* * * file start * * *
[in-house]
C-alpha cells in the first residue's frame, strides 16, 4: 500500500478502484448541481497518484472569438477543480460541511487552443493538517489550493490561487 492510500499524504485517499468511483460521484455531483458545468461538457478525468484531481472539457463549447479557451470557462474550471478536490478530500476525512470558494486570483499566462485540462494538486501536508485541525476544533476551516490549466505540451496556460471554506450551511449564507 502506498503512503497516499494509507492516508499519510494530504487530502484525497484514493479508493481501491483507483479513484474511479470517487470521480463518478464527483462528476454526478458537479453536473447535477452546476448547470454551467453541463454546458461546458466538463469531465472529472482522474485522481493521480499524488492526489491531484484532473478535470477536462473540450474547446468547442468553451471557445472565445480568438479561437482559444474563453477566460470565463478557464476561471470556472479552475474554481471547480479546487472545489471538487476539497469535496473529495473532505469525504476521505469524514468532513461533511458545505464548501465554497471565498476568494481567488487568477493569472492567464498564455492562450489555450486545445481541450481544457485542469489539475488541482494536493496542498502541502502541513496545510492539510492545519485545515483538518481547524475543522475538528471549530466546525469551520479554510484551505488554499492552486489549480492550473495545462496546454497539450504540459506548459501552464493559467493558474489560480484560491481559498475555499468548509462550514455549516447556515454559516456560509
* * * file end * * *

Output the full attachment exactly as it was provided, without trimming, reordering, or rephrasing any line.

[in-house]
C-alpha cells in the first residue's frame, strides 16, 4: 500500500478502484448541481497518484472569438477543480460541511487552443493538517489550493490561487 492510500499524504485517499468511483460521484455531483458545468461538457478525468484531481472539457463549447479557451470557462474550471478536490478530500476525512470558494486570483499566462485540462494538486501536508485541525476544533476551516490549466505540451496556460471554506450551511449564507 502506498503512503497516499494509507492516508499519510494530504487530502484525497484514493479508493481501491483507483479513484474511479470517487470521480463518478464527483462528476454526478458537479453536473447535477452546476448547470454551467453541463454546458461546458466538463469531465472529472482522474485522481493521480499524488492526489491531484484532473478535470477536462473540450474547446468547442468553451471557445472565445480568438479561437482559444474563453477566460470565463478557464476561471470556472479552475474554481471547480479546487472545489471538487476539497469535496473529495473532505469525504476521505469524514468532513461533511458545505464548501465554497471565498476568494481567488487568477493569472492567464498564455492562450489555450486545445481541450481544457485542469489539475488541482494536493496542498502541502502541513496545510492539510492545519485545515483538518481547524475543522475538528471549530466546525469551520479554510484551505488554499492552486489549480492550473495545462496546454497539450504540459506548459501552464493559467493558474489560480484560491481559498475555499468548509462550514455549516447556515454559516456560509